Growth to slow, India still fastest growing economy

Economic Survey 2022-23 bullish on private investments picking up; CEA says the global slowdown could actually work in favour of India

Published: 01st February 2023 07:30 AM  |   Last Updated: 01st February 2023 07:30 AM   |  A+A-

'Economic Survey 2022-23' presented by Chief Economic Advisor V. Anantha Nageswaran, during a press conference, in New Delhi, Tuesday, Jan. 31, 2023. (PTI)

Express News Service

NEW DELHI:  India’s GDP could grow at 6.5% in FY24 despite a slowing global economy thanks to the reforms undertaken by the Narendra Modi government in the past eight years, the Economic Survey 2022-23 tabled in Parliament on Tuesday said.

“The growth in the upcoming year will be supported by solid domestic demand and a pickup in capital investment,” the survey said with a caveat that tighter monetary policy globally and subdued exports might hamper the projections.

Unlike last year when 8-8.5% growth was projected, this year’s survey showed less conviction on growth. It pegged real GDP growth in the range of 6-6.8% depending on the trajectory of economic and political developments globally.

The survey report is bullish on private capital expenditure picking up thanks to cleaning up of the private sector balance sheet. It said the financial sector stress seen in the previous decade rising bad loans, low credit uptake and falling private investments is now behind us.

Private investment, according to the survey report, has been aided by the government capex which increased 2.7 times in the past seven years. The capex thrust of the government was part of a strategic package aimed at crowding-in private investment, it noted.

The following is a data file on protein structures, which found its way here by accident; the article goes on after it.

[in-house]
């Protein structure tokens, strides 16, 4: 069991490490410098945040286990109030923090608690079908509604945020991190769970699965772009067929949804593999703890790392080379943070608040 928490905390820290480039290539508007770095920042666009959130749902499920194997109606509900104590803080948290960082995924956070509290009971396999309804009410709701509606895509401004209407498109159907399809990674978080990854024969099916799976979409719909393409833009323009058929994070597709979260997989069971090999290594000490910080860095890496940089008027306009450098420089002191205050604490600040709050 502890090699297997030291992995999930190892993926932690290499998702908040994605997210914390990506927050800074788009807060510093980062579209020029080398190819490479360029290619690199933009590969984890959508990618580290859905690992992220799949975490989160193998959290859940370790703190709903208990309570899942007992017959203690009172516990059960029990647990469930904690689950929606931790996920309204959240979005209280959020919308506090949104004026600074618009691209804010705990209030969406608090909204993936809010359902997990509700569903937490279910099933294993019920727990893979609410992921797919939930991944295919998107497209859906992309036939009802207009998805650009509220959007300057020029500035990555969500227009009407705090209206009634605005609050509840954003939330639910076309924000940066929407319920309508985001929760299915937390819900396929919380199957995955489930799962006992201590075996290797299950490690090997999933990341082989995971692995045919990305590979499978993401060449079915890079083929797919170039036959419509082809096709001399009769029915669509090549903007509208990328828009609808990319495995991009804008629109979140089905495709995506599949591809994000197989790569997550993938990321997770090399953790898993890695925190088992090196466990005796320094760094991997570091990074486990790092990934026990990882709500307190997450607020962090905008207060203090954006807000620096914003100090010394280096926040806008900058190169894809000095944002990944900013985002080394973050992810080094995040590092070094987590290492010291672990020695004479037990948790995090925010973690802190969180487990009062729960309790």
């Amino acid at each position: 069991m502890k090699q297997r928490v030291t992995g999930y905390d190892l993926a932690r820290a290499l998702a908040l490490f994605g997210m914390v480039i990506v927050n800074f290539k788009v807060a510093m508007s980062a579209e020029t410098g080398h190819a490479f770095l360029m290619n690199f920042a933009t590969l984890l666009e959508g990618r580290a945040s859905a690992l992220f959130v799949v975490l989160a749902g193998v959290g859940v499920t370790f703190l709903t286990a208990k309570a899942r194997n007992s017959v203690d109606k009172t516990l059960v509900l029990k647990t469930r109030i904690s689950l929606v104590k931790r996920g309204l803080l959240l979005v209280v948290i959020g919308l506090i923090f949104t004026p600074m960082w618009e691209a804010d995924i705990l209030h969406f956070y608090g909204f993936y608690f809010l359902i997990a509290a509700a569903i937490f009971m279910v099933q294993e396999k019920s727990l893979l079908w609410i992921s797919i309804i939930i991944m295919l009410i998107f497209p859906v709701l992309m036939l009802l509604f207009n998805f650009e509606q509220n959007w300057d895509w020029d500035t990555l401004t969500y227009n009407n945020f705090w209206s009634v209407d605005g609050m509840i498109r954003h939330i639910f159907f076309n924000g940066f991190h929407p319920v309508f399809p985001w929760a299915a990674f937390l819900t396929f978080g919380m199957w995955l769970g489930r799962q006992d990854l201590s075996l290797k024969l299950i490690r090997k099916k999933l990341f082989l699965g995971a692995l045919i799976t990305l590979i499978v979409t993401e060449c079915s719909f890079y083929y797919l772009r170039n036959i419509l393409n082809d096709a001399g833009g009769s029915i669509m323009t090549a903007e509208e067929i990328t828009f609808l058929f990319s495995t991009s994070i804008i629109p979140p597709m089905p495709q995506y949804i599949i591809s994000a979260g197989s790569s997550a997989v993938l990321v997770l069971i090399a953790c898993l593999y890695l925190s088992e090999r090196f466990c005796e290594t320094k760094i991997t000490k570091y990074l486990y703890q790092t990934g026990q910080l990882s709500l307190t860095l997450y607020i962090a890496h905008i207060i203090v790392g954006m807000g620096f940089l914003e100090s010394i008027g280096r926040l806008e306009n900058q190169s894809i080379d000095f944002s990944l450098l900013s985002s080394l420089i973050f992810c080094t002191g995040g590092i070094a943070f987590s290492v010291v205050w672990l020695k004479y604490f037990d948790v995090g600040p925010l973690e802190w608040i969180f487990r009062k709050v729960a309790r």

Chief Economic Advisor to the government Dr V Anantha Nageswaran told reporters that capital investment by the private sector is beginning to kick in despite several shocks coming one after another. “Once the shocks dissipate, I expect India’s credit and capex cycle to gather more steam than what they have today,” he added.  

According to the CEA, the recessionary pressures worldwide could prove beneficial for the country as global commodity prices, especially crude oil, would remain at moderate levels. He says that as long as crude oil prices remain below $100 a barrel, it won’t hit India’s growth prospects. 

While talking about structural reforms such as the GST rollout and the Insolvency and Bankruptcy Code undertaken over the past eight years, the survey also sets the agenda for next round of reforms – administrative reforms, contract enforcement, dismantling licence, inspection & compliance, access to clean energy and energy security, among others.

Fine Print

  • GDP growth to slow to 6.5% in FY24 from 7% this fiscal, but India will remain the fastest growing economy in the world
  • Growth in FY23 has been led by private consumption and capital formation
  • Gross tax revenues touched 65% of Budget estimates at Rs 17.81 lakh crore in first eight months of the current fiscal, propelled by corporate and personal income tax mop-up
  • RBI’s projection of retail inflation at 6.8% in FY23 is neither too high to deter private consumption, nor so low to weaken investments
  • Rupee to remain under pressure due to muted exports growth and widening current account deficit
  • Domestic coal production to soar to 1.5 billion tonnes by 2030, will replace imports
  • Survey calls for entirely dismantling licensing, inspection and compliance regime, and a host of other reforms to accelerate economic growth to sustained higher levels
  • It suggests simpler tax rules to lure Indian-owned startups abroad to shift to India


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